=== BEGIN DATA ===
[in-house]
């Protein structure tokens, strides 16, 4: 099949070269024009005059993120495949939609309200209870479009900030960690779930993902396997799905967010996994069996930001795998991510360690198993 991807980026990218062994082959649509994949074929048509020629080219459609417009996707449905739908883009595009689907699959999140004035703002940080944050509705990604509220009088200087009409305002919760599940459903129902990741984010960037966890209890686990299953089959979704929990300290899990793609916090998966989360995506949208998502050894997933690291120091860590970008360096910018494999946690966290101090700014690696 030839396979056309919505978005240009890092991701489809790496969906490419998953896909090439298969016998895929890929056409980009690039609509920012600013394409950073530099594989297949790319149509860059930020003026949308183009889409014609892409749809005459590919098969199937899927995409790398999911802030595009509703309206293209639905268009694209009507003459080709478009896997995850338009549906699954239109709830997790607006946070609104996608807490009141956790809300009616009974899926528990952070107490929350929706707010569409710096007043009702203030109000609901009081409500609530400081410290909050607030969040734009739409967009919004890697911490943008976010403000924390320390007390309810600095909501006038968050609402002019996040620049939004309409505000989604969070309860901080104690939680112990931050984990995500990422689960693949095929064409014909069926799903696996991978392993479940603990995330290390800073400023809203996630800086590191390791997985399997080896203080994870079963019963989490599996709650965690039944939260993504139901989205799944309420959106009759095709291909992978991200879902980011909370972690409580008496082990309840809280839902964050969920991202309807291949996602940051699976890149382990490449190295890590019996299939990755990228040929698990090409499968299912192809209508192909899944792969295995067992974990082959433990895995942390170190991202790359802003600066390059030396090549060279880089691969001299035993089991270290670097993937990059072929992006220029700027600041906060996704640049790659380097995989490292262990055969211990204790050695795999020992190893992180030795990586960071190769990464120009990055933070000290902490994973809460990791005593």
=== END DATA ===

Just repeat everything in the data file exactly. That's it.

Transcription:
[in-house]
């Protein structure tokens, strides 16, 4: 099949070269024009005059993120495949939609309200209870479009900030960690779930993902396997799905967010996994069996930001795998991510360690198993 991807980026990218062994082959649509994949074929048509020629080219459609417009996707449905739908883009595009689907699959999140004035703002940080944050509705990604509220009088200087009409305002919760599940459903129902990741984010960037966890209890686990299953089959979704929990300290899990793609916090998966989360995506949208998502050894997933690291120091860590970008360096910018494999946690966290101090700014690696 030839396979056309919505978005240009890092991701489809790496969906490419998953896909090439298969016998895929890929056409980009690039609509920012600013394409950073530099594989297949790319149509860059930020003026949308183009889409014609892409749809005459590919098969199937899927995409790398999911802030595009509703309206293209639905268009694209009507003459080709478009896997995850338009549906699954239109709830997790607006946070609104996608807490009141956790809300009616009974899926528990952070107490929350929706707010569409710096007043009702203030109000609901009081409500609530400081410290909050607030969040734009739409967009919004890697911490943008976010403000924390320390007390309810600095909501006038968050609402002019996040620049939004309409505000989604969070309860901080104690939680112990931050984990995500990422689960693949095929064409014909069926799903696996991978392993479940603990995330290390800073400023809203996630800086590191390791997985399997080896203080994870079963019963989490599996709650965690039944939260993504139901989205799944309420959106009759095709291909992978991200879902980011909370972690409580008496082990309840809280839902964050969920991202309807291949996602940051699976890149382990490449190295890590019996299939990755990228040929698990090409499968299912192809209508192909899944792969295995067992974990082959433990895995942390170190991202790359802003600066390059030396090549060279880089691969001299035993089991270290670097993937990059072929992006220029700027600041906060996704640049790659380097995989490292262990055969211990204790050695795999020992190893992180030795990586960071190769990464120009990055933070000290902490994973809460990791005593």